From a Christian Perspective

Christians have a biblical mandate to love those who despise, harm, and persecute them (Matthew 5:44). While that is much easier said than done, as human nature often leads to the desire for revenge and retaliation, the Church should strive to focus on the Kingdom first, building each other up to remain focussed during times of persecution, remembering that our battle is not against flesh and blood, but against spiritual forces (Ephesians 6). While the Lord does not take pleasure in seeing His people threatened by danger or death, He does warn Christians that they will be persecuted for their faith. Persecution allows believers to experience a portion of what Jesus suffered when going to the cross. The Lord desires that all come to faith, even those who persecute Christians. People who persecute Christians are just as much loved and cherished by God as those who do not, and as Christians, we should seek opportunities to pray for and reach out to those who harm others. The surrender of Boko Haram fighters can be seen as an answer to prayer and a victory for the Church. Believers can continue to pray for a breakthrough in the hearts of their persecutors, as well as for perseverance for their brothers and sisters who are living under the threat of extremist violence in Africa and around the world.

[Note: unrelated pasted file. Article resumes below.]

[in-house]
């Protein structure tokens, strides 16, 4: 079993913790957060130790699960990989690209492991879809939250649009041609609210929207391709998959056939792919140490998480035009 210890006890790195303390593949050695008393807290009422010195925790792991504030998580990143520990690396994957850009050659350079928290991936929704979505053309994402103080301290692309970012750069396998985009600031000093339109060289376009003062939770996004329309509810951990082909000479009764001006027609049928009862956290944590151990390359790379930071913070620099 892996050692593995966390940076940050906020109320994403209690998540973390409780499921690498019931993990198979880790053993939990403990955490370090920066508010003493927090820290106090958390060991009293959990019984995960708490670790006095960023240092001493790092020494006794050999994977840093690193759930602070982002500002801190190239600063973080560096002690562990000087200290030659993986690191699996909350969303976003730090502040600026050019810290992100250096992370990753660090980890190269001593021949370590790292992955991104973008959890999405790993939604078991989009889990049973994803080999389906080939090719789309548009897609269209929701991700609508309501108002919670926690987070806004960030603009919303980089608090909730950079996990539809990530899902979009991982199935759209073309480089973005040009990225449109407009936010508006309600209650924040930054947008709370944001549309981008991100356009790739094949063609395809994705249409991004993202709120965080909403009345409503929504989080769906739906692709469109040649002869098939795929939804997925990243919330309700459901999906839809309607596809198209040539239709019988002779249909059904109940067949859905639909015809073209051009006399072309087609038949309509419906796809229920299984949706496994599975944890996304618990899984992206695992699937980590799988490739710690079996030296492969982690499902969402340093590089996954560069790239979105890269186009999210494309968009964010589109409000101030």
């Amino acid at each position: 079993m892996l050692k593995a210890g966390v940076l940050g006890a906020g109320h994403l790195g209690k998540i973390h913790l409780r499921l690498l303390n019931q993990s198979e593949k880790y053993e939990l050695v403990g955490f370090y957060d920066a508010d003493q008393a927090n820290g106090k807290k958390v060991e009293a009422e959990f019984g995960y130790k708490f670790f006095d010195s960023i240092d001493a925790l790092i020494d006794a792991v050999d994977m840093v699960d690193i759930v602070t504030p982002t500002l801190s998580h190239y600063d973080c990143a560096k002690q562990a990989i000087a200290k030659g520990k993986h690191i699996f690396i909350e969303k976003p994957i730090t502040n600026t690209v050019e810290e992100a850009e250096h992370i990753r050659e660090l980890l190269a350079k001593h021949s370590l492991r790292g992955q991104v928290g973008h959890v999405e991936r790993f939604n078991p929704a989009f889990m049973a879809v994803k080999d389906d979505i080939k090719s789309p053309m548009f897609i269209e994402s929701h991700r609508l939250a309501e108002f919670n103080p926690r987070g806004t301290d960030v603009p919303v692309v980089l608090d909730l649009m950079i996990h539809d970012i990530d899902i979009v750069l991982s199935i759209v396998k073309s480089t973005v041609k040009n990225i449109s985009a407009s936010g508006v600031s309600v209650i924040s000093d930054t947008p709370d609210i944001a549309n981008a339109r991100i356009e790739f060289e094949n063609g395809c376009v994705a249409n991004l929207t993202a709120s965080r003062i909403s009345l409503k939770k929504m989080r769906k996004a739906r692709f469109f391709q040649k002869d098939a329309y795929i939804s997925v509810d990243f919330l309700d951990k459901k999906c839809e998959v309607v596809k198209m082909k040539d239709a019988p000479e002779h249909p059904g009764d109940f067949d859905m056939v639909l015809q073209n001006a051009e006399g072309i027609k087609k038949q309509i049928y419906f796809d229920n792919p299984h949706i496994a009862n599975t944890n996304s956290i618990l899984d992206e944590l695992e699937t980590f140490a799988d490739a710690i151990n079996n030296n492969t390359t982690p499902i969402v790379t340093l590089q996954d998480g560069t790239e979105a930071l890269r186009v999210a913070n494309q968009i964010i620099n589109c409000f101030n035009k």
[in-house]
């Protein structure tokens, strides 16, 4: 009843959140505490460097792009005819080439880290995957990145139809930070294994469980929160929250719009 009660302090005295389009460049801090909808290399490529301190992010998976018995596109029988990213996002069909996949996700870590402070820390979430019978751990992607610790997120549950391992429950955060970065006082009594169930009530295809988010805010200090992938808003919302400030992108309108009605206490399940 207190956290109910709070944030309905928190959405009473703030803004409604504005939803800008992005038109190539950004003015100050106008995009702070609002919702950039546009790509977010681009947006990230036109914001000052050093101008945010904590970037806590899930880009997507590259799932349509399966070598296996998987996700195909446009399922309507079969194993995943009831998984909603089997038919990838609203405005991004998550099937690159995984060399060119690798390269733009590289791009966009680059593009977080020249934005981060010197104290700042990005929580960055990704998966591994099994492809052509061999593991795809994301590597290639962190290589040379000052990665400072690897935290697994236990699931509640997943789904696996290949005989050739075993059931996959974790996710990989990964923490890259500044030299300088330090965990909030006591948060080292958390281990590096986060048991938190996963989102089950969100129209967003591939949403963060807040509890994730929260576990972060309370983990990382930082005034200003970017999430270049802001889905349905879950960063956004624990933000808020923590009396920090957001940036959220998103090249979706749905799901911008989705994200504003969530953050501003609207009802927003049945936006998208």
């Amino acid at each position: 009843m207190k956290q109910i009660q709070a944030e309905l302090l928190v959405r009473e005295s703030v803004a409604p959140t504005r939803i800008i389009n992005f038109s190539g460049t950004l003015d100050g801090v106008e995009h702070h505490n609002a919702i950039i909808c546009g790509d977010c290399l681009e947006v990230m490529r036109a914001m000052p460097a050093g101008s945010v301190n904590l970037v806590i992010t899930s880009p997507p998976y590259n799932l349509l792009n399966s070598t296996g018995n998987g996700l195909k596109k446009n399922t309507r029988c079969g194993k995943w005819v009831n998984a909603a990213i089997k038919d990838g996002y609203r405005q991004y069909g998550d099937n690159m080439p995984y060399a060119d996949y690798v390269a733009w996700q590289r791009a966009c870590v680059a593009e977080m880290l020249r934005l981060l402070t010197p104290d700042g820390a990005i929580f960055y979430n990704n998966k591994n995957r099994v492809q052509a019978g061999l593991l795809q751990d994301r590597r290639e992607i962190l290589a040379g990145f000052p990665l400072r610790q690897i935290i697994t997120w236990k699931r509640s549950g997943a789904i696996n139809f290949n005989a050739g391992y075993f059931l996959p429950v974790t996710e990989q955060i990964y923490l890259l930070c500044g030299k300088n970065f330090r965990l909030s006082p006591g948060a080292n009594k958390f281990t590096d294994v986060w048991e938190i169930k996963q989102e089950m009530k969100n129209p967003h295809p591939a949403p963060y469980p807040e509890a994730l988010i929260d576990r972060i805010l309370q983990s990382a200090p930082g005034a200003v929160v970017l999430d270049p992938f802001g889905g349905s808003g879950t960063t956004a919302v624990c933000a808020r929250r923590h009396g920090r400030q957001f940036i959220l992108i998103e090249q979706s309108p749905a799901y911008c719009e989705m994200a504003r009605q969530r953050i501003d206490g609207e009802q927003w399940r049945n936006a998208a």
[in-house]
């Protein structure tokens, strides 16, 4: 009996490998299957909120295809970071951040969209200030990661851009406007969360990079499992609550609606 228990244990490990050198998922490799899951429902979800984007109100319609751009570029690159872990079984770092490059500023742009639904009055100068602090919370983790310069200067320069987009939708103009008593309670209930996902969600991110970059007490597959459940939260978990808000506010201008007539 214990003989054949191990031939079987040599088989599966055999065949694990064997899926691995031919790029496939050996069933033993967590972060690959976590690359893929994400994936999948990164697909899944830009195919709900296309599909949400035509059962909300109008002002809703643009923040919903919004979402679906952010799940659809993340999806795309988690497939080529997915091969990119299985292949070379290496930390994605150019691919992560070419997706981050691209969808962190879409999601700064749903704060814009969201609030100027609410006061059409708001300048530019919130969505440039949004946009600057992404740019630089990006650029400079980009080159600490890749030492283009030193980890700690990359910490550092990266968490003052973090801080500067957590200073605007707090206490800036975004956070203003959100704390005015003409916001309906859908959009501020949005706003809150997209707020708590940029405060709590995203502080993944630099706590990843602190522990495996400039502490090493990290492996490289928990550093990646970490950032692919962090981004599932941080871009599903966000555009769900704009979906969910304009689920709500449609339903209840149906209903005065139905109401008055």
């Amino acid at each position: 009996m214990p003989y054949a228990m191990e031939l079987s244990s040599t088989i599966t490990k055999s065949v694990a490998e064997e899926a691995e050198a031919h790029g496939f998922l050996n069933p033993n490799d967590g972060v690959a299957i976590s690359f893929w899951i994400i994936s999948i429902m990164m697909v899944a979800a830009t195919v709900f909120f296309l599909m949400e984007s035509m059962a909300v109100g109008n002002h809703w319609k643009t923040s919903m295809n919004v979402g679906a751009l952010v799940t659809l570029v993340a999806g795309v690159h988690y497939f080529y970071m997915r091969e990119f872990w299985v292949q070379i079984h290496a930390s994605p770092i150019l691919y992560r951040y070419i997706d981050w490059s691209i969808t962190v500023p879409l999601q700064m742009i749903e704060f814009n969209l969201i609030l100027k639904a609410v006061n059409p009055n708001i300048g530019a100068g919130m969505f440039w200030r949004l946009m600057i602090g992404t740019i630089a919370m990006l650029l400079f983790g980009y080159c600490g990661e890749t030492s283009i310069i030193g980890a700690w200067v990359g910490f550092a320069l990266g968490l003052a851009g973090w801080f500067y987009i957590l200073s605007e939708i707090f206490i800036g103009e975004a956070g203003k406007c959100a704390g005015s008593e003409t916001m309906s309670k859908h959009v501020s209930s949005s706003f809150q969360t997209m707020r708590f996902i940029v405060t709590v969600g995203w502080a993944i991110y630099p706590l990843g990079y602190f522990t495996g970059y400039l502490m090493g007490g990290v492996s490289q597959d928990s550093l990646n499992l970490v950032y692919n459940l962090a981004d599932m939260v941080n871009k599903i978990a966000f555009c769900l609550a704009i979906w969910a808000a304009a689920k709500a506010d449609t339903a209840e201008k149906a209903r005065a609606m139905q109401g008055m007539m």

“I have told you these things, so that in me you may have peace. In this world, you will have trouble. But take heart! I have overcome the world.” (John 16:33)

Haitian earthquake and other disasters